What will you learn?
We review fishing equipment that is suitable for the techniques commonly used for steelheading: rods, reels, line, knots, flies/yarn, and misc extras.
We give a brief summary on steelhead/Kamloops and the spring spawning run. We also go into detail on how to read water and provide some tips on safe river crossing.
After some general overview our staff of male and female instructors will split the group and hit the water so each group will have some hands on instruction on locating fish, fly/yarn selection, and presentation. Note this is not a casting class but some assistance will be provided as needed.
What you need to bring:
First and foremost bring a positive attitude. You will also need to supply yourself with a fishing license with trout stamp, your own fishing equipment (rod, real, line, flies, waders, rain gear, etc.). We also strongly suggest polarized glassed, a camera, water and snack. If you have questions on gear or equipment prior to the event, soot us an email.
What will MS provide?
We provide a handout with some information on our fishery, what swims our waters, and the basic gear used. We also will have hands on stream-side angling instruction and assistance for participants by our seasoned instructors.
6 – 8 weight Fly Rod: 8 weight is a great spring rod, 6 weight is good for summer and fall. 7 weight is a good all around. If you plan too focus mainly on Steelhead, an 8 weight is our suggested rod.
6 – 8 Fly real with backing: This can be spooled with floating fly line, or running line (specific for drift fishing).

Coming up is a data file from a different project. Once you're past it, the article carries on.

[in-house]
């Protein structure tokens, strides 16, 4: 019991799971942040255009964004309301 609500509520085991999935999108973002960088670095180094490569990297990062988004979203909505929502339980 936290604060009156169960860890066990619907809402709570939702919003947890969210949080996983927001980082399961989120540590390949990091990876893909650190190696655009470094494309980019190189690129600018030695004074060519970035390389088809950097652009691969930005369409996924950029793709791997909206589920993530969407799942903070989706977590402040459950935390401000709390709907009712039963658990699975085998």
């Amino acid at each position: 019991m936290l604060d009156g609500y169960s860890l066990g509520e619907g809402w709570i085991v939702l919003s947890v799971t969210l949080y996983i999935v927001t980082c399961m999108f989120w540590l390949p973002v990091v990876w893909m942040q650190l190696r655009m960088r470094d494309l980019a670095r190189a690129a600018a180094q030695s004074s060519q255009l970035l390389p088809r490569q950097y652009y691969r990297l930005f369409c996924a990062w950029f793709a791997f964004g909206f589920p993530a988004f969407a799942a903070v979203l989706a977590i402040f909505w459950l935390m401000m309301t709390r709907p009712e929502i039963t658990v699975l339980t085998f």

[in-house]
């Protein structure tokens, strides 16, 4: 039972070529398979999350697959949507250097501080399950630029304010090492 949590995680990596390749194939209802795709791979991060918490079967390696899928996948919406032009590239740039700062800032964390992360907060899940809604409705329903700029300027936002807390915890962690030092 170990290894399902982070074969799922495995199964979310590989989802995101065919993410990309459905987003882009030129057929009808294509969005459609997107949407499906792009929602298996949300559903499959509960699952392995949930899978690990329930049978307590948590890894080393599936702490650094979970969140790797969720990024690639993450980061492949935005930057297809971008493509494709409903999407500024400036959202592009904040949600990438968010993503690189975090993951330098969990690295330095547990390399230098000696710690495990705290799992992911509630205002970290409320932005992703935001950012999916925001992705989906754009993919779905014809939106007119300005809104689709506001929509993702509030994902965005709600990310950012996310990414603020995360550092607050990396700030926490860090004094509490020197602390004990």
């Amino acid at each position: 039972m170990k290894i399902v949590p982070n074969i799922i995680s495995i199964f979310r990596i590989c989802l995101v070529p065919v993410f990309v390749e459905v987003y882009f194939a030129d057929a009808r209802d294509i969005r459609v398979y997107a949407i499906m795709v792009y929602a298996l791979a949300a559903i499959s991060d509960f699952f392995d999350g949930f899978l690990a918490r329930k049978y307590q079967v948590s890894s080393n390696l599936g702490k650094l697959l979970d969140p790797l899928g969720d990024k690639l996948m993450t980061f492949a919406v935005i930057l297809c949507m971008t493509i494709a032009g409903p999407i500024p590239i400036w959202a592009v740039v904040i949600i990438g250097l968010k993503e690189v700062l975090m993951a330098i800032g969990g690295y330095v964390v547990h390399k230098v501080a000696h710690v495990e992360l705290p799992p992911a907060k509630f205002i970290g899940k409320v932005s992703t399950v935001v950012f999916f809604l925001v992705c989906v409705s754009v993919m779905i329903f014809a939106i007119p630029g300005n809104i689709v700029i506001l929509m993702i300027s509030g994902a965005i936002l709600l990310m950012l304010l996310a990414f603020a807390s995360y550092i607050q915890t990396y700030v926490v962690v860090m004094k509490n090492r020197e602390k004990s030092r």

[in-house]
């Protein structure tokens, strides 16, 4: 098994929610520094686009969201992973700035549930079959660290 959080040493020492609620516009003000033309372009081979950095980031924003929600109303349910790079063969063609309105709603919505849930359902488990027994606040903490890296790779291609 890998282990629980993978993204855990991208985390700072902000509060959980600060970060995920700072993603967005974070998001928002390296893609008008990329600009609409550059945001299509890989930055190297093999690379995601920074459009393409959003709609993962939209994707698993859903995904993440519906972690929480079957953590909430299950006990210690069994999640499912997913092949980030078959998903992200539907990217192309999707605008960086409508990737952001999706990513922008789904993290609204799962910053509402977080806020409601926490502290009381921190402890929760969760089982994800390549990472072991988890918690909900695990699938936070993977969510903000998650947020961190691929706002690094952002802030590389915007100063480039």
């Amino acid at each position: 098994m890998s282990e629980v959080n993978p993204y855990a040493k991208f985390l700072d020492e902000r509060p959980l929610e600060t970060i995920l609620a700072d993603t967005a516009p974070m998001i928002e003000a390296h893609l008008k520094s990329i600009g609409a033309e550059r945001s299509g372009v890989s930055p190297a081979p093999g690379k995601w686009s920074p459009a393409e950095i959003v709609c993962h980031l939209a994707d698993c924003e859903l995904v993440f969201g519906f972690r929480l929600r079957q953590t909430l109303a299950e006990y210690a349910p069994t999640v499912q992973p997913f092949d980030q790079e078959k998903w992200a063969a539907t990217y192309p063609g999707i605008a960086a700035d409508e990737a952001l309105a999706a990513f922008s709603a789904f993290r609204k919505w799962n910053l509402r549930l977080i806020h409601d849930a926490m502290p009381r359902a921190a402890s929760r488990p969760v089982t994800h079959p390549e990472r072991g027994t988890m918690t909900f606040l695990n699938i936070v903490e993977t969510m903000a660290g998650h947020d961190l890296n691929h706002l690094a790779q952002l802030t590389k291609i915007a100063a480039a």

Running line can be either floating fly running line or 14 – 17lb. bright colored monofilament. This method does not follow the traditional fly casting technique, but rather more of what is called, chuck & duck. Weight is added to the line to help deliver your fly rather than relying on the fly line to deliver. We discuss in the presentation the value and effectiveness of each.
Flies: We will have some for use, but it is fun to have your own personal selection. We use a lot of egg patterns in pinks, orange, chartreuse, red most of the shades in between, sized in 6 – 10. Wooly buggers (sized 6 – 12), wooly worms (6 – 12), pheasant tail type nymphs (sized 8 – 14) work well as the water warm. Bright streamer patterns, and variations on nymphs that have some flash.
Waders: Hip boots will work, but we find waders a better option. Notice in the pictures on this page, anglers are kneeling or sitting in the water to release fish and for photos. There most angers rarely go above the waist, the added coverage is good security
Wader belt: Safety, Safety, Safety. Most waders come with a belt. Nothing fancy is needed, heck a rope will likely do. We prefer a belt made of a durable quick-drying material and a quick release buckle
Some other suggestions: Wading staff, net, forceps (hook removal), sunscreen, rain gear, warm base-layer clothing, and a camera.
Sunglasses – POLARIZED: A must have. They cut the glare allow great visibility in the water and cut down on fatigue from the sun.
Hat: Great for cutting down glare and protection from the sun
Wading boots: If using stocking foot waders (our favorite) we recommend good boots with either felt or the new alternative to felt design. cleats in the boots are a plus.
How To Information & Articles
Click on the PDF document links below